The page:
Microsoft says it didn't want criminals to think that Microsoft would let them rebuild their networks by simply tinkering with their old code.
In March of this year, Microsoft, Financial Services - Information Sharing and Analysis Center (FS-ISAC) and NACHA (the electronic payments association) teamed up to get court permission to seize servers associated with the worst instances of the password-stealing Zeus botnet. They seized two IP addresses and secured 800 domains that they monitored to identify the bots under Zeus control.
They also named two people as defendants in a civil case involving Zeus, one of the rare times they have been able to track illegal activities to specific persons.
Earlier this month Microsoft went after Nitol, a serendipity that arose from a Microsoft investigation into pirated software being loaded onto brand-new computers in China and sold as legitimate Windows machines. One of the computers came not only with a pirated operating system, but it was also infected with Nitol, which enlists computers into botnets that can be used for a variety of illegal activities. It also enables downloading further malware.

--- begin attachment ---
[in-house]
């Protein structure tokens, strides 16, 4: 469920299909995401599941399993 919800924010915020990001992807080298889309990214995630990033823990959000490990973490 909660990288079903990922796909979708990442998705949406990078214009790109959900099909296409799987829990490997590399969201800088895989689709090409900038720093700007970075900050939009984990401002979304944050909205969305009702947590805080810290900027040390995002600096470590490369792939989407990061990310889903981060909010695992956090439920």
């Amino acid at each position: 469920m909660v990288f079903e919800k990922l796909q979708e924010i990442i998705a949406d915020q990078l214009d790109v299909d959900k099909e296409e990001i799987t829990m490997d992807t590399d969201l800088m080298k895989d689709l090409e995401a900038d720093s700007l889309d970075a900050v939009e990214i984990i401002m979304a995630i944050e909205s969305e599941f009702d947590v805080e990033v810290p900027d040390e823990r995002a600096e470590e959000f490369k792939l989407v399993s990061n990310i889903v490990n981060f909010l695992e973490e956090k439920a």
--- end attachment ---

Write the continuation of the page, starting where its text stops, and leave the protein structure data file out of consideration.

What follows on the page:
Initially the team had no intention of taking a disruptive action against Nitol, but when further investigation led to a domain known as a haven for malicious activity, it decided it had to do something. The company traced more than 560 types of malware lurking in the 322.org domain.
Boscovich says the action was targeted so as not to disrupt legitimate users of the domain by taking down the entire domain. This tactic was so effective that it will likely become a standard tool, he says.
"This opens the door for future actions," he says, which are imminent.
"You'll see more from us," says Campana.
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